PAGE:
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Facebook says Zuckerberg and Sandberg will defy Canadian subpoena, risking contempt vote

Posted: 4:17 AM, May 28, 2019
Updated: 2019-05-28 10:16:36-04
Facebook says Zuckerberg and Sandberg will defy Canadian subpoena, risking contempt vote

Facebook's Mark Zuckerberg and Sheryl Sandberg will not attend a hearing in Ottawa on Tuesday, despite receiving summonses from the Canadian parliament, Facebook confirmed on Monday.

The decision could result in the executives being held in contempt of parliament, the senior Canadian politician who sent the summons told CNN.

Both executives received formal requests from the Canadian Parliament earlier this month tied to a gathering of an international committee examining Silicon Valley's impact on privacy and democracy. Zuckerberg and Sandberg have testified before the United States Congress on the subject.

On Monday night, Bob Zimmer MP, the chair of the committee, said that Facebook had not told the committee whether its two most senior executives would be attending. He said committee members learned on CNN that Zuckerberg and Sandberg would not testify.

A Facebook spokesperson disputed that on Tuesday morning, saying the company had told the committee it would be sending Kevin Chan, its head of public policy for Facebook Canada, and Neil Potts, its director of public policy, to the meeting. The spokesperson added the company had been in ongoing communication with the committee.

Lawmakers from at least ten countries, including the United Kingdom and Australia, are expected to attend the meeting, which is the second of its kind. The first meeting of the committee last year in London resulted in the release of secret internal Facebook documents.

"Collectively we represent about 450 million people, it's a bigger population group than the US," Zimmer, whose committee is hosting the international meeting, told CNN Monday.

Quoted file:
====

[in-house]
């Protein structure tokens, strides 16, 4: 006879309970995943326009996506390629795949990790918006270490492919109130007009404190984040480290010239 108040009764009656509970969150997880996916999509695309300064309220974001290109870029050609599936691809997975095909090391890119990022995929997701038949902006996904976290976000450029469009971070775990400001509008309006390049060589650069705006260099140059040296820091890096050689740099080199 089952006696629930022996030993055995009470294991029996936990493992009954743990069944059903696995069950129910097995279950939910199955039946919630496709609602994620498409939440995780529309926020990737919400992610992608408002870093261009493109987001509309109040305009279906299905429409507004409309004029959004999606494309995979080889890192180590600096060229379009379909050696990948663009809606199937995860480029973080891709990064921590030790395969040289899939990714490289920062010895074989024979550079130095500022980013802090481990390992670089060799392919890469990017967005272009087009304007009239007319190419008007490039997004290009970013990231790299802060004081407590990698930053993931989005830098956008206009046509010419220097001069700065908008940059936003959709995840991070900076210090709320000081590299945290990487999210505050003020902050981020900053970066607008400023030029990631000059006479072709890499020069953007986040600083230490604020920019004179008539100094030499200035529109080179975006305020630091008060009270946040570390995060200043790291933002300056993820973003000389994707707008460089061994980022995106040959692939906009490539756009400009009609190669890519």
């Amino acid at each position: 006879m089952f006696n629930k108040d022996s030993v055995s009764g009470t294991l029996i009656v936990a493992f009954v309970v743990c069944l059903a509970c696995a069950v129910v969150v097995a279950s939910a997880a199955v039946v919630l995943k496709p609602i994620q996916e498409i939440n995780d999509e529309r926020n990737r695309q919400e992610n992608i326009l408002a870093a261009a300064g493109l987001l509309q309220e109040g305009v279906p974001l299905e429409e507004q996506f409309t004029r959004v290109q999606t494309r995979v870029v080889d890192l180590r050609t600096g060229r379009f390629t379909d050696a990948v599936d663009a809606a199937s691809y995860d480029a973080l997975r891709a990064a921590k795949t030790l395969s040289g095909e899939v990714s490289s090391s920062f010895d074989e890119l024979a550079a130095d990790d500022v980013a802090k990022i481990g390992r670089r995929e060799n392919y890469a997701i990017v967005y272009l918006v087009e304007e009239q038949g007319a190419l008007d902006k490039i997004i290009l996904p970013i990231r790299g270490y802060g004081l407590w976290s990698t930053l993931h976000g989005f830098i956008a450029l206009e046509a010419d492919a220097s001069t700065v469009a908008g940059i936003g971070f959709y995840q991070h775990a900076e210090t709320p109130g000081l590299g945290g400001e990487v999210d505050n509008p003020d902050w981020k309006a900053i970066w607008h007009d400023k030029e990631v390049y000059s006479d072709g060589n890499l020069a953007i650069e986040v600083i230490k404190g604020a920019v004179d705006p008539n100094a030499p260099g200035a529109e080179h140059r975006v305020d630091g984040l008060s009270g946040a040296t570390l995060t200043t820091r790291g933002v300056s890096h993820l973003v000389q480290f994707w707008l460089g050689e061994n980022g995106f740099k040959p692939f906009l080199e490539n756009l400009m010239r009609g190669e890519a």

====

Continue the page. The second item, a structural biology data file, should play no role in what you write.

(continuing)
Zimmer sent both executives summonses earlier this month. He said the company had submitted alternate names of people to attend in their place, but that he wants to hear directly from the social network's top two executives. Their presence is important, he said, because, "Knowing the structure of Facebook and how it is micro-managed right from the top, any change on the platform is done through Mr. Zuckerberg or through Ms. Sandberg."

"It's not that hard to jump on a plane and make some time to hear from legislators and answer their questions," he told CNN.

The decision to hold them in contempt, Zimmer said, would be voted on by the whole of Parliament.

"Nobody is going to come with some handcuffs and arrest them, but to be held in contempt by an entire country would not serve any platform well," he added.

A Facebook spokesperson said in a statement earlier Monday: "Ultimately this is a decision for Parliament — we're not in a position to speculate. We share the Committee's desire to keep people safe and to hold companies like ours accountable. Right now we're focused on engaging in meaningful dialogue with the committee and look forward to answering their questions."

"We look forward to answering their questions and remain committed to working with world leaders, governments, and industry experts to address these complex issues," the spokesperson said.